Article on planetary processing with AutoStakkert!2 (Sky & Telescope, September 2016)
Tutorials and Guides for processing with AutoStakkert!2
Do you fancy writing a guide of your own, or do you know about tutorials out there on the web that show how you can use AS!2, let me know and I’ll add a link!
- Here is a very cool youtube video made by Steve: Planetary imaging, stacking with AS!2
- Dennis Put wrote a small guide (updated July 22, 2013) to get you started on processing solar recordings. Many of the techniques also apply to lunar imaging. Thanks Dennis!
- AutoStakkert!2 – Planetary Imaging was written by Jerry Lodriguss for his book on DSLR planetary imaging. It was (slightly) modified by me – with his permission – and is also very much applicable to dedicated planetary imaging cameras.
- Derek O’Keeffe wrote a tutorial on how to get AutoStakkert!2 to work on OSX: Creating a wine wrapper for AutoStakkert!2
- Christophe Pellier wrote a nice piece on the importance of alignment point sizes in AS!2: Importance of AP sizes in AutoStakkert!2
- Christophe Pellier wrote another excellent piece about how long planetary videos can be for Jupiter before motion blurring occurs due to Jupiters fast rotation speed: How long is too long on Jupiter
- Luis Argerich wrote a small introduction to the basics of Lucky Imaging and how to make high resolution lunar images with a dslr.
AutoStakkert! 2 is all about alignment and stacking of image sequences, minimizing the influence of atmospheric distortions (seeing). Its goal is to create high quality images of the Planets, the Sun, and the Moon, without too much hassle.
A small and incomplete list of the features:
- Support for TIFF, FIT, BMP, AVI (uncompressed) and SER files (thanks to Heiko Wilkens). MOV files and other compressed files are also supported when FFmpeg executable is available to AS!2. In principle there are no file size limitations.
- Monochrome and color recordings (both raw bayer, and RGB).
- Very fast processing due to multicore support and advanced image buffering techniques.
- Multiple Alignment Points (MAP) results in accurate alignment especially for wider field images (Sun/Moon), but even planetary targets such as Jupiter benefit significantly from MAP.
- Frame viewer to quickly scan through all the frames (sorted by quality)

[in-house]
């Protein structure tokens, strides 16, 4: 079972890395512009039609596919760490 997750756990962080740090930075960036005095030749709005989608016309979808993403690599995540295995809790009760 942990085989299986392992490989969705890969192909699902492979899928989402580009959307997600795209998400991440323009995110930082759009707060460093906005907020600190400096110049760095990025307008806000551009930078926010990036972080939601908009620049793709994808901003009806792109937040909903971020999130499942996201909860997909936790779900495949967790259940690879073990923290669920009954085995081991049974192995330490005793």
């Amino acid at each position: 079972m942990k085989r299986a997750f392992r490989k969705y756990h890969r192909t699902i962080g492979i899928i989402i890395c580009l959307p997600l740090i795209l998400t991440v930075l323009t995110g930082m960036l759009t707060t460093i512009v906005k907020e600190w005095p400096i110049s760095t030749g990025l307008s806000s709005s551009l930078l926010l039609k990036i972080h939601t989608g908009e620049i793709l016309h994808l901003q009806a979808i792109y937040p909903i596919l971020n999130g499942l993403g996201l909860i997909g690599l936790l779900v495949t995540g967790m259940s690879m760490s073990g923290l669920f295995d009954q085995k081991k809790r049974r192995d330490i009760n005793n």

- Sophisticated MAP analysis and recombination to ensure sharp stacking results. Yes, I like to throw in some fancy words, but it actually works 😉
- Automated frame rejection techniques to remove poor quality and incomplete frames.
- Batch processing.
- And much much more…!
Help, AS!2 can’t open my compressed video file! What should I do??
If you want to process compressed (lossless or lossy) formats using AS!2, you should probably transform the file in a format that AS!2 can read. AS!2 – the beta versions – do support some codec formats, but there might be some problems reading all the frames or handling really big files.
I made a tool called Castrator that can crop planetary AVI files. It will pretty much work with any video codec installed on your computer, and can either create an uncompressed RGB24 (color) or Y800 (monochrome) avi file that AS!2 can read. You can download Castrator here. Castrator does have some limitations though: it can not handle very big files, or files with many frames. Other tools such as PIPP might suit you better in those cases!
Castrator only works with planetary recordings, and if you want to process a compressed AVI recording of the sun or moon using AS!2, you could for example use VirtualDub to create an avi file that AS!2 can read.
A small reminder: If you are really serious about astrophotography (as you should be!), you should never use lossy compression on your recordings as lossy compression messes with the data in an unrestorable way! I’m not saying that it is impossible to get decent/good results using losst compressed data (e.g. coming from a DSLR video), but you will always get better results when uncompressed data is available.
What AS!2 can’t do: Image sharpening and post-processing
When AutoStakkert!2 has finished processing, you’ll find yourself with a resulting image – a raw stack – that is not yet ready for publishing. This image contains more detail than think, but you need to bring it out by sharpening your recordings using other image processing software like the GIMP (make sure to get a version that can handle 16-bit data!), or for example Adobe Photoshop. But you can also use other freeware image stacking programs to sharpen your raw stacks, and many people use the Registax wavelets for this!
It might seem that image processing plays only a small part in producing high quality results, but in fact it is as least as important as all the other factors involved in Astrophotography. If the seeing, optical quality, collimation, focus, camera settings, stacking, or processing is less than good, you will simply end up with a poor result. This makes astrophotography a challenge, but it also makes it a lot of fun!